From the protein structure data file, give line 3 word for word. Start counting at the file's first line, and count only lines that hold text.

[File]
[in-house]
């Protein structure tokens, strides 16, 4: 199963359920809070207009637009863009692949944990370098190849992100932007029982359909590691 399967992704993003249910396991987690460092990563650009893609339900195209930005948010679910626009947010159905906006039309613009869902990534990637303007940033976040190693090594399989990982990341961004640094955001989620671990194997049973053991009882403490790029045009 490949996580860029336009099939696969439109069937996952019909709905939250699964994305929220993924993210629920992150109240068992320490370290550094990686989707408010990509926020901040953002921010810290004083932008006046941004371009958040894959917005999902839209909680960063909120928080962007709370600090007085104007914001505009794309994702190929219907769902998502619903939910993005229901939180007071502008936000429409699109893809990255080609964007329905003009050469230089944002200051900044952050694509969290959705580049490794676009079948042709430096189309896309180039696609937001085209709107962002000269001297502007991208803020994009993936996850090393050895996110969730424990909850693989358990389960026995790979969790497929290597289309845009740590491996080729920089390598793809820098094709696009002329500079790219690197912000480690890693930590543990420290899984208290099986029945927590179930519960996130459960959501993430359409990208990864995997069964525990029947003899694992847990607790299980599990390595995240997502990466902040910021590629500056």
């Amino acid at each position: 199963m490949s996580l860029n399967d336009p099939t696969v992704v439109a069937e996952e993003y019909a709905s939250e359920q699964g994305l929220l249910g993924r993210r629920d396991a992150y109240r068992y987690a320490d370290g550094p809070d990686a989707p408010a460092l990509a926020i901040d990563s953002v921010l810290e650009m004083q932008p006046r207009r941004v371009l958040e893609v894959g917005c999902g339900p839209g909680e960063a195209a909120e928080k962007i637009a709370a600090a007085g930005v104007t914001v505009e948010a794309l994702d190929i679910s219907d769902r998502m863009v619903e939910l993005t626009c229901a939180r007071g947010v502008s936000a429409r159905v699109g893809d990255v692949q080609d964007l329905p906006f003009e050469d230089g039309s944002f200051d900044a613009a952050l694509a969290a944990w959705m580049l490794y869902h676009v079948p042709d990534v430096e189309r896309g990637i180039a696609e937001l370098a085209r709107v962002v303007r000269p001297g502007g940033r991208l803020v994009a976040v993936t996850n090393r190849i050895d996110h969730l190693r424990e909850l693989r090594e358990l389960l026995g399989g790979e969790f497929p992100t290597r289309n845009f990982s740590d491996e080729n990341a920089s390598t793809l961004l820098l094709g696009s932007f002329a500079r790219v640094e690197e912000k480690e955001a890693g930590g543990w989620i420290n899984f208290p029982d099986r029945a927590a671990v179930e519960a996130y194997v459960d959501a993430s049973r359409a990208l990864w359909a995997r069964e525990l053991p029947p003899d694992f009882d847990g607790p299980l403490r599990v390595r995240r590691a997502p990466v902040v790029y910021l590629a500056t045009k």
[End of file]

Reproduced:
């Amino acid at each position: 199963m490949s996580l860029n399967d336009p099939t696969v992704v439109a069937e996952e993003y019909a709905s939250e359920q699964g994305l929220l249910g993924r993210r629920d396991a992150y109240r068992y987690a320490d370290g550094p809070d990686a989707p408010a460092l990509a926020i901040d990563s953002v921010l810290e650009m004083q932008p006046r207009r941004v371009l958040e893609v894959g917005c999902g339900p839209g909680e960063a195209a909120e928080k962007i637009a709370a600090a007085g930005v104007t914001v505009e948010a794309l994702d190929i679910s219907d769902r998502m863009v619903e939910l993005t626009c229901a939180r007071g947010v502008s936000a429409r159905v699109g893809d990255v692949q080609d964007l329905p906006f003009e050469d230089g039309s944002f200051d900044a613009a952050l694509a969290a944990w959705m580049l490794y869902h676009v079948p042709d990534v430096e189309r896309g990637i180039a696609e937001l370098a085209r709107v962002v303007r000269p001297g502007g940033r991208l803020v994009a976040v993936t996850n090393r190849i050895d996110h969730l190693r424990e909850l693989r090594e358990l389960l026995g399989g790979e969790f497929p992100t290597r289309n845009f990982s740590d491996e080729n990341a920089s390598t793809l961004l820098l094709g696009s932007f002329a500079r790219v640094e690197e912000k480690e955001a890693g930590g543990w989620i420290n899984f208290p029982d099986r029945a927590a671990v179930e519960a996130y194997v459960d959501a993430s049973r359409a990208l990864w359909a995997r069964e525990l053991p029947p003899d694992f009882d847990g607790p299980l403490r599990v390595r995240r590691a997502p990466v902040v790029y910021l590629a500056t045009k």